Friday 12 June 2009

The Nativity of William Lilly

For many years, the only extant copy of Lilly's nativity was that provided by John Gadbury in his Collectio Geniturarum of 1662. This version was also used in the Regulus facsimile of Christian Astrology in 1985; since Gadbury hated Lilly, it seems a travesty to have published it in Lilly's greatest work. I know that Olivia Barclay detested the chart, but she wanted the facsimile to be published and thus didn't stand in its way. (To set the record straight, it was she who began the recovery of the Tradition in the early 1980s by promoting Lilly's work and allowing her original copy to be pulled apart for photographing. As much as other notable astrologers might have done in this regard later on, she was the first, the most active and the most well-known. I know this because I was there, having been one of her earliest students.)

Whether it matters or not that most astrologers know only Gadbury's rather poisonous version of Lilly's nativity, I will leave for you to decide. However, since we always bemoan the lack of accurate data, it seems a little odd to ignore the chart that Lilly himself used. I have published it before in the Astrological Associations's Journal, and presented it at a lecture at least five years ago, so it hasn't been hidden from sight.

There are serious differences, particularly regarding the Moon's position and that of some of the cusps, between this 'authorised' version and that published by Gadbury and his friend Blackwell. You will notice that Lilly has gone to the trouble of calculating some planetary positions to the second, so it's a little optimistic to say that the differences are small and thus trivial. If you are not using primary directions for natal predictions, then these discrepancies won't mean as much, but it seems that to follow the Tradition and *not* use primaries is missing the point somewhat.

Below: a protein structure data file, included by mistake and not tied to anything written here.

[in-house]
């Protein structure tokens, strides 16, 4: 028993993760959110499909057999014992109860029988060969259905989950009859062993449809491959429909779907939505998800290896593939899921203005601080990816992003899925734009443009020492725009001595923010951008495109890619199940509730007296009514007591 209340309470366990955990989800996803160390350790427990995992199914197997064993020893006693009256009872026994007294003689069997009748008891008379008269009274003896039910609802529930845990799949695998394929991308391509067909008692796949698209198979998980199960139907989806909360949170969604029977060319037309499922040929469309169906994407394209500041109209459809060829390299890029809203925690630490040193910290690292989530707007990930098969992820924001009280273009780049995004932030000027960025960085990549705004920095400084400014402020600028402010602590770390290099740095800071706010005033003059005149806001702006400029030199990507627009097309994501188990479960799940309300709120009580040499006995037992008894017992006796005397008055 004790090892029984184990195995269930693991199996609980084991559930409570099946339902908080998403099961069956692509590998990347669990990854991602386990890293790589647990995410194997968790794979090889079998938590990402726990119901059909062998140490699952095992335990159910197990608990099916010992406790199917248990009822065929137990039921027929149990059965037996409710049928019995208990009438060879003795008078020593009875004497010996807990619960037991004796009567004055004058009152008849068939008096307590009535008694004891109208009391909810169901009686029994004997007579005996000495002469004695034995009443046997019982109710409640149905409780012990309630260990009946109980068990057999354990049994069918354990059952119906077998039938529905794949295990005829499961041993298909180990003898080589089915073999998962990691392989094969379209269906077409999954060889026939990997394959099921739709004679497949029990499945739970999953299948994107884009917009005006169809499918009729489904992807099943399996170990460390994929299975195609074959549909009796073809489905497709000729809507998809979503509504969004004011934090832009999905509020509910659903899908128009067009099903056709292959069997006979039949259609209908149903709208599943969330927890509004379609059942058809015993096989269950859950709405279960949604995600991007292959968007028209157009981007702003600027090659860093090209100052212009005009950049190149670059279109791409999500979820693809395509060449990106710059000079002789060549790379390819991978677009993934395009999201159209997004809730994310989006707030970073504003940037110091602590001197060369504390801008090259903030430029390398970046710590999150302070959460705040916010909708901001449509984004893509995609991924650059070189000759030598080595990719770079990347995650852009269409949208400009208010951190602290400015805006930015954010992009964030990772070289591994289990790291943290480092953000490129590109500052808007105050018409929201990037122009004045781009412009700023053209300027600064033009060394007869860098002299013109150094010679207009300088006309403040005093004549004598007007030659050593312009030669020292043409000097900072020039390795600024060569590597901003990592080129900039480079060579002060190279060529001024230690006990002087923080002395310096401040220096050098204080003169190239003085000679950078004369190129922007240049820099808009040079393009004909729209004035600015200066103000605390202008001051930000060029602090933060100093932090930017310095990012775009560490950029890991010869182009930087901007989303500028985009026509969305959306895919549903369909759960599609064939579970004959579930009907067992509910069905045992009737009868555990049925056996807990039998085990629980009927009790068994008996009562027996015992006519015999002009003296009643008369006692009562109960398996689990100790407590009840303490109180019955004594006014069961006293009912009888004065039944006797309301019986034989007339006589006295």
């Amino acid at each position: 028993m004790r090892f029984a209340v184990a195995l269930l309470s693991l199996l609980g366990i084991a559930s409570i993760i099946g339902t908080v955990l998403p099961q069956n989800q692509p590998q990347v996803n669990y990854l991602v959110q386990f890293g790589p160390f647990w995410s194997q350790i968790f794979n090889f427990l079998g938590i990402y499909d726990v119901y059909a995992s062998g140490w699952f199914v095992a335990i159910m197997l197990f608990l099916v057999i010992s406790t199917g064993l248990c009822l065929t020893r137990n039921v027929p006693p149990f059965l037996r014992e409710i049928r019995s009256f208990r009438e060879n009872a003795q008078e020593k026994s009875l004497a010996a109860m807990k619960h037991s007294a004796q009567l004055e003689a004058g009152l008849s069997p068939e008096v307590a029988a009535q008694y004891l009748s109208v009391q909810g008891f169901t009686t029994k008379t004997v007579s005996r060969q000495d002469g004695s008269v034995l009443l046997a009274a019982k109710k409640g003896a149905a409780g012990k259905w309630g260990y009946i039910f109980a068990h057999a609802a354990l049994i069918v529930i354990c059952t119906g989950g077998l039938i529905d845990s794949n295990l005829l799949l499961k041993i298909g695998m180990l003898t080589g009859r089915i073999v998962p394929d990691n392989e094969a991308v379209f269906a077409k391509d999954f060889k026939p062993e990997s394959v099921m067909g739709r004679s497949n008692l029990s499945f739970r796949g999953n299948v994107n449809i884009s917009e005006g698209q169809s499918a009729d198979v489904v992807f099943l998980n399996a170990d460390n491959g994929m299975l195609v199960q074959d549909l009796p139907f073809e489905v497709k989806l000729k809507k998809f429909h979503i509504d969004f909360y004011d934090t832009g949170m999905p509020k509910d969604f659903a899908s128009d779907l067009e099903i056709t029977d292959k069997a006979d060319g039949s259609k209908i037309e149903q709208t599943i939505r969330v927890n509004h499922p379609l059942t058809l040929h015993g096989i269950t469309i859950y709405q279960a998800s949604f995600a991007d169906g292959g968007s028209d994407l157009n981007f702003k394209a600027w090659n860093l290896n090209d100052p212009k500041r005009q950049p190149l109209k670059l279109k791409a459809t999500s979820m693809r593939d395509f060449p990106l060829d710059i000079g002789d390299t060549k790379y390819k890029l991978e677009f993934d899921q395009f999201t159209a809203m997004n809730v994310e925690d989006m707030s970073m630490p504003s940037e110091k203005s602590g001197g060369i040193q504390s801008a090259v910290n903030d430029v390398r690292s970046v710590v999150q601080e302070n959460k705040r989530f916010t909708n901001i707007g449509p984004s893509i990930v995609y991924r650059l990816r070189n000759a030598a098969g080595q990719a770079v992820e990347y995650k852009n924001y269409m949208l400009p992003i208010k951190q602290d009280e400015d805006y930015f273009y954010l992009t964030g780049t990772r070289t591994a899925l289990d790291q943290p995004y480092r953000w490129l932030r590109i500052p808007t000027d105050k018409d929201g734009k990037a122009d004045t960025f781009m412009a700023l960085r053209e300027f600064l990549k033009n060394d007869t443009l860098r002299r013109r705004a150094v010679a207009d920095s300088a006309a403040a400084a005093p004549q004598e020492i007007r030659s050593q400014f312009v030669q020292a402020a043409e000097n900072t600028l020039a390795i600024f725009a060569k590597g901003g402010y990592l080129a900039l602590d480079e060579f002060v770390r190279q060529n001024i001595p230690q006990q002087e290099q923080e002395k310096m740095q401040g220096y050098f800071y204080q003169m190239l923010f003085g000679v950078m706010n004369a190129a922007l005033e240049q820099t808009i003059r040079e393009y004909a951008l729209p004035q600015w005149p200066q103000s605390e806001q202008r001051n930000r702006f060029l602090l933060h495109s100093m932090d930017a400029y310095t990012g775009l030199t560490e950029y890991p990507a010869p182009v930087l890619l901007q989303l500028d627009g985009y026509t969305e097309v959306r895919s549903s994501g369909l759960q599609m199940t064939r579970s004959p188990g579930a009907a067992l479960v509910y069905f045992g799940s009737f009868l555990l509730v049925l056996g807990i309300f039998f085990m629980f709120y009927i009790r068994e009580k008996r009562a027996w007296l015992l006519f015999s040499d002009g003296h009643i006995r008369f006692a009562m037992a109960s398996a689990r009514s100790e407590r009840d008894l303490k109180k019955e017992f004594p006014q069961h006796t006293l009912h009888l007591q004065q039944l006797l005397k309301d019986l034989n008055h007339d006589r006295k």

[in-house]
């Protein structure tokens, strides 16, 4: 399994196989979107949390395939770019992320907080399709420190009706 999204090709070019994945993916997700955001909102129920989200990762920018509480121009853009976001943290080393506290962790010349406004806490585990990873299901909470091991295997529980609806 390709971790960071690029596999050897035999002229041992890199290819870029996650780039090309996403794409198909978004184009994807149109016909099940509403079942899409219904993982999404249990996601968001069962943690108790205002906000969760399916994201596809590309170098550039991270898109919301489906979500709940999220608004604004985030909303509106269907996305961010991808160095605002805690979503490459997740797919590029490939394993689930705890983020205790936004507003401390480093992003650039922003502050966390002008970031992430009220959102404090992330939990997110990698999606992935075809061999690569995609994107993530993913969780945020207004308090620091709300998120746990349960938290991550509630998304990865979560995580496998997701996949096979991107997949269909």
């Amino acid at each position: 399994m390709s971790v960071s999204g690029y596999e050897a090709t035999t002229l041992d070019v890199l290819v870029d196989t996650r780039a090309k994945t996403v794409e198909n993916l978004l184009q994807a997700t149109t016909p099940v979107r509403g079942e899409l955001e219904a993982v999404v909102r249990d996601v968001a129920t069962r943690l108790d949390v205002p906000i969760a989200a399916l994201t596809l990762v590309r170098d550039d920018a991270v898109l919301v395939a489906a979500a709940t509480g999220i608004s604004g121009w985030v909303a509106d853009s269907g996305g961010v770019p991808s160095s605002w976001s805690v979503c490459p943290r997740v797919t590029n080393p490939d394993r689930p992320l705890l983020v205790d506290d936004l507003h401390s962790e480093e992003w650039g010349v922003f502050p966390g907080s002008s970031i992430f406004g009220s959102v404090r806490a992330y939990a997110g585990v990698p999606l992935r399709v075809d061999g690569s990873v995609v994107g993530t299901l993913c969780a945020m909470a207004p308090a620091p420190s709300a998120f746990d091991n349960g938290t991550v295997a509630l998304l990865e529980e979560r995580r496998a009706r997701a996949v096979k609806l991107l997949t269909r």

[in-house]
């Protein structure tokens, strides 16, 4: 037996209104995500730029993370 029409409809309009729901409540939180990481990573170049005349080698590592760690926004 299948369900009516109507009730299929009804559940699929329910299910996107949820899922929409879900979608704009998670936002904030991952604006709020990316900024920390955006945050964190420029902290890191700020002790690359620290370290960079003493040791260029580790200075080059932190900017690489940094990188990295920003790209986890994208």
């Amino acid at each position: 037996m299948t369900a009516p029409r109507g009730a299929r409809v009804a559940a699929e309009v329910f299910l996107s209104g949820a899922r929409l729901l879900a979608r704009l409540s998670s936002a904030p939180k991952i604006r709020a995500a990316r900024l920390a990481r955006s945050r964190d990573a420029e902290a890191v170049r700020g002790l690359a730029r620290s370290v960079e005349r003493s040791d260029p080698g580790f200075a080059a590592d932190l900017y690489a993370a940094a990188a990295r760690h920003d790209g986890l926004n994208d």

The following chart is from MS Ashm. 394 and is endorsed by Ashmole himself as being Lilly's nativity copied by Ashmole. This is the correct chart and the one which Lilly rectified and directed himself. Anyone wishing to comment on Lilly's life should be referring to this and no other unless for reasons of comparison.

From Lilly's unpublished papers:

From Gadbury's published works:


  1. This is great gift!

    It was you who find the chart?
    It would be interesting to know details of your discover.

    Which library is the manuscript?


  2. Yes, I found it, but there was nothing difficult about it. I found reference to it in the autobiographical notes of Elias Ashmole and followed it up. It was something that anyone could have done.

    Ashmole's collection is in the Bodleian Library.

    I'll post more about all of this later on, but will probably write something for the autumn edition of "The Tradition" journal, too.

  3. Thank you very much for Lilly's true chart, Sue. Unfortunately I don't have a copy of the AA Journal where you wrote about it (btw, which number is it?), so I wonder if you could reveal the data for this chart. The AA Online Chart Database has the following data:

    Date of Birth: 11 May 1602
    Time (Hours:Mins:Secs): 02:13:00
    Time Zone: GMT
    Hours to GMT: 00:00

    Longitude: 1° W 15’ 0”
    Latitude: 52° N 47’ 0”


    When I try to fit the planetary positions you give into Solar Fire I get a very late Aries ascendant.

    And while I'm here I'd like to thank you for blogging. I love to read your musings.

    Best regards,
    Erna Ahlfors

  4. The original doesn't give the time, but it's round about 2pm (see below).The date given by the AA is New Style (GC). The latitude given is 53°N with no longitude given (see below).

    You won't be able to replicate this chart very easily because we are using computers not tables - even with modern tables, it's difficult to replicate computerised calculations. Also, longitude was calculated differently then - Greenwich had not yet been denoted as 0°. There was a system of longitude which you'll find in the back of "Christian Astrology", but I'm not sure that this was definitive.

    So, you might like to try playing around with the time of about 2.05pm (1st May) with Regio. cusps. Do let me know if you manage to get closer to the original than I did, I found the 3rd cusp difficult to reconcile.

    I should say that William Lilly's appearance is Piscean and not Arien.

    This is actually a good subject for an article!

    Thank you, Erna, for your kind words; to my surprise, I've found that I quite enjoy 'blogging'.

  5. Apologies, I forgot to mention that I can't remember which issue of the AA Journal the article was published. You might like to search for "Beyond the Great Fire: Lilly and Ashmole", which was the title of the lecture and probably of the article, too. Or write to them, they are usually very helpful.

  6. Luis Ribeiro has kindly located the details of the AA Journals in which this chart was included as part of an article.

    Part 1 - Volume 47, Number 3, May/June 2005
    Part 2 - Volume 47, Number 4, July/August 2005

  7. Thank you Luis for finding the AA Journal. That was nice of you to dig it up.



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